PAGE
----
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Quantifying economic losses associated with levels of wheat streak mosaic incidence and severity in the Texas High Plains
- Almas, Lal K., Price, Jacob A., Workneh, Fekede, Rush, Charles M.
- Crop protection 2016 v.88 pp. 155-160
- Aceria tosichella, Wheat streak mosaic virus, aquifers, chlorosis, data collection, death, disease incidence, disease severity, economic development, economic threshold, energy costs, financial economics, forage, grain yield, growth retardation, income, irrigation, plant diseases and disorders, plant viruses, reflectance, viruses, water use efficiency, wheat, Texas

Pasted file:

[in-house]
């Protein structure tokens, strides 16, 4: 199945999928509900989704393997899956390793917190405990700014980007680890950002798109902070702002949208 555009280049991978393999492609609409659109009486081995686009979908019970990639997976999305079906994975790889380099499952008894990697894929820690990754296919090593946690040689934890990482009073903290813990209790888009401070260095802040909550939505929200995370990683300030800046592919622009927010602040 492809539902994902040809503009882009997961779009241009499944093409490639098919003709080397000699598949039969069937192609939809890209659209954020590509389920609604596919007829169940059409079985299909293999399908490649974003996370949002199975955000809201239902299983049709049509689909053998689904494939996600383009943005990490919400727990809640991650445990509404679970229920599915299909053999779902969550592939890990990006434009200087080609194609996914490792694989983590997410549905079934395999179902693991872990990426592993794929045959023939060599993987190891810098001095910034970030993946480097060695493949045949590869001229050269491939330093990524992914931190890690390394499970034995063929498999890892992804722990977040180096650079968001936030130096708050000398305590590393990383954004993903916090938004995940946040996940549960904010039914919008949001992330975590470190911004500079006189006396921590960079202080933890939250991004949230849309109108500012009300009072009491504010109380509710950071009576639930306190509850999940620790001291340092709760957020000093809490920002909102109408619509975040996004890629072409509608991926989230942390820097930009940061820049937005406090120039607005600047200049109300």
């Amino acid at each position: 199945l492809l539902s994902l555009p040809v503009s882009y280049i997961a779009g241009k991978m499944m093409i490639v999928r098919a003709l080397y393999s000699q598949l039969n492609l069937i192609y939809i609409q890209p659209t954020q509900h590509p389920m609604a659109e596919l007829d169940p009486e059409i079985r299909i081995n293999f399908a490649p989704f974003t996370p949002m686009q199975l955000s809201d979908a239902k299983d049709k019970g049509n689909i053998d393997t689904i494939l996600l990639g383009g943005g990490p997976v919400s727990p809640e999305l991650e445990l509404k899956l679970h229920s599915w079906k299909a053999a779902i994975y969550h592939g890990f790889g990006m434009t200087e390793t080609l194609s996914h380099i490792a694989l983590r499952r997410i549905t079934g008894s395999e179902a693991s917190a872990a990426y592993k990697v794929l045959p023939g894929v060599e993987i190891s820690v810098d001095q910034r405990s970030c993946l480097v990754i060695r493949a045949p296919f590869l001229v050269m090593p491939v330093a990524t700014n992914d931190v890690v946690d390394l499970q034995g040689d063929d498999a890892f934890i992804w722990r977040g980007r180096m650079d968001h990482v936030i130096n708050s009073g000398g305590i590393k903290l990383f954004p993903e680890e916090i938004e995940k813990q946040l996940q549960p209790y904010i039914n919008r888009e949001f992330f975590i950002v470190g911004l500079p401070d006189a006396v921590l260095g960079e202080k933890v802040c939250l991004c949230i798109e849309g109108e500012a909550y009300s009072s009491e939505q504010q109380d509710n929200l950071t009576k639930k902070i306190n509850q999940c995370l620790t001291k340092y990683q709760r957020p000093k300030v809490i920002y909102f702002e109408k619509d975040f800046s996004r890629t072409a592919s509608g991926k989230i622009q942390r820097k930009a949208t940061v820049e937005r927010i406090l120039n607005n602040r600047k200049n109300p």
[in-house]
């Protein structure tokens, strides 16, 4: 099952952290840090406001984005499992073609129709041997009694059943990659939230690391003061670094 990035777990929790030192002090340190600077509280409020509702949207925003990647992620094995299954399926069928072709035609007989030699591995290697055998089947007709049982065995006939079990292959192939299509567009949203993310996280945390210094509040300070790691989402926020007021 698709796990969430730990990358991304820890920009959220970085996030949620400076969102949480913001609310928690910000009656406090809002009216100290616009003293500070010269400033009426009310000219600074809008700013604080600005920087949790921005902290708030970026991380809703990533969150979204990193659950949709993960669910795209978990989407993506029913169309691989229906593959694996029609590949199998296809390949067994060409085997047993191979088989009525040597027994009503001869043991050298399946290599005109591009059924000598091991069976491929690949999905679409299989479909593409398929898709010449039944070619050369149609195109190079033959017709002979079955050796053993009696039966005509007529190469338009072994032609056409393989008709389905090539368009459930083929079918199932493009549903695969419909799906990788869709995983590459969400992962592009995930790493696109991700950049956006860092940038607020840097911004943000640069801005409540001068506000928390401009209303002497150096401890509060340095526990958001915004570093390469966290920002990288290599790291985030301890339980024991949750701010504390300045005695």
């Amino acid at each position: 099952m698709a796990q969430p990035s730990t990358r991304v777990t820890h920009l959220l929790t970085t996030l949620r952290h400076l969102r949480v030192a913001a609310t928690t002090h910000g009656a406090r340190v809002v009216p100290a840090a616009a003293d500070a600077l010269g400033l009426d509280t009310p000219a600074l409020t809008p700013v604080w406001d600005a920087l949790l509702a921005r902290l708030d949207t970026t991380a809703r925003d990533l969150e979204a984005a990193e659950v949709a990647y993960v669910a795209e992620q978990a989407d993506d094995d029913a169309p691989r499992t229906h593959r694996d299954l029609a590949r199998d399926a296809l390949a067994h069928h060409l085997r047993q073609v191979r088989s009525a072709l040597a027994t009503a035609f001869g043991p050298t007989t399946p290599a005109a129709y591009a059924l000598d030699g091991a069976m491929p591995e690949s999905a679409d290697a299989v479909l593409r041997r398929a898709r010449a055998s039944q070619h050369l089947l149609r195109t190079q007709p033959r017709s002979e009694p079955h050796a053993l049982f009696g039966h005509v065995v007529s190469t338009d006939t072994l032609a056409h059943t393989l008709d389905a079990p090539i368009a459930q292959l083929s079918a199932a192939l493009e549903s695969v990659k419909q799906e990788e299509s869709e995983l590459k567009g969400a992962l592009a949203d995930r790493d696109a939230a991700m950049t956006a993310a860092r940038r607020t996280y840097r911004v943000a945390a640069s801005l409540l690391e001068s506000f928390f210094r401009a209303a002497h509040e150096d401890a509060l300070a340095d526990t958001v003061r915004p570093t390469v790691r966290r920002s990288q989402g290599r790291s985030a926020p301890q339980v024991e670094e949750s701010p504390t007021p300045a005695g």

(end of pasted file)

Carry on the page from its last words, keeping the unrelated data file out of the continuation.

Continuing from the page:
- Wheat streak mosaic (WSM), caused by the Wheat streak mosaic virus (WSMV), which is transmitted by the wheat curl mite (Aceria tosichella), is the most prevalent virus disease of wheat in the Texas High Plains. Infected plants initially exhibit mosaic symptoms, which lead to severe stunting, complete chlorosis and, in the most severe cases, eventually plant death. Wheat plants infected with WSMV have lower forage and grain yields and exhibit reduced water-use efficiency compared to non-infected plants. The disease impact on water-use efficiency raises an important issue of whether diseased fields should be irrigated as frequently as non-diseased fields. The issue becomes more relevant when energy costs and the dwindling water resources from the Ogallala Aquifer are taken into consideration. This study examined the potential economic losses due to WSM, using data collected from two fields in 2007 and 2009. A hand-held hyperspectral radiometer was used to quantify severity of WSM in multiple 1 m2 plots along two transects, each stretching from the edges of the fields to their centers. Grain yield declined exponentially (R2 = 0.79, P < 0.0001) with increasing disease severity, as measured by reflectance at 555 nm. For economic analysis, grain yield from each plot was used for determining cost adjustments and linked revenues in relation to WSM severity levels, which allowed calculations of potential profit reduction. The method enables one to compare losses associated with different levels of WSM severity to a baseline with little or no WSMV infection. Results show that losses from the disease are primarily an outcome of reduced revenue due to a decrease in grain yield, and, as expected, losses incurred per unit land area rapidly increase with increasing disease incidence and severity. Furthermore, producers incur additional marginal losses when irrigating fields with WSM because there is little or no return for irrigation inputs, as water-use efficiency of severely diseased wheat is drastically reduced. Results from this study are useful in estimating losses at differing levels of disease incidence and severity and represent the first step in development of an economic threshold for wheat streak mosaic.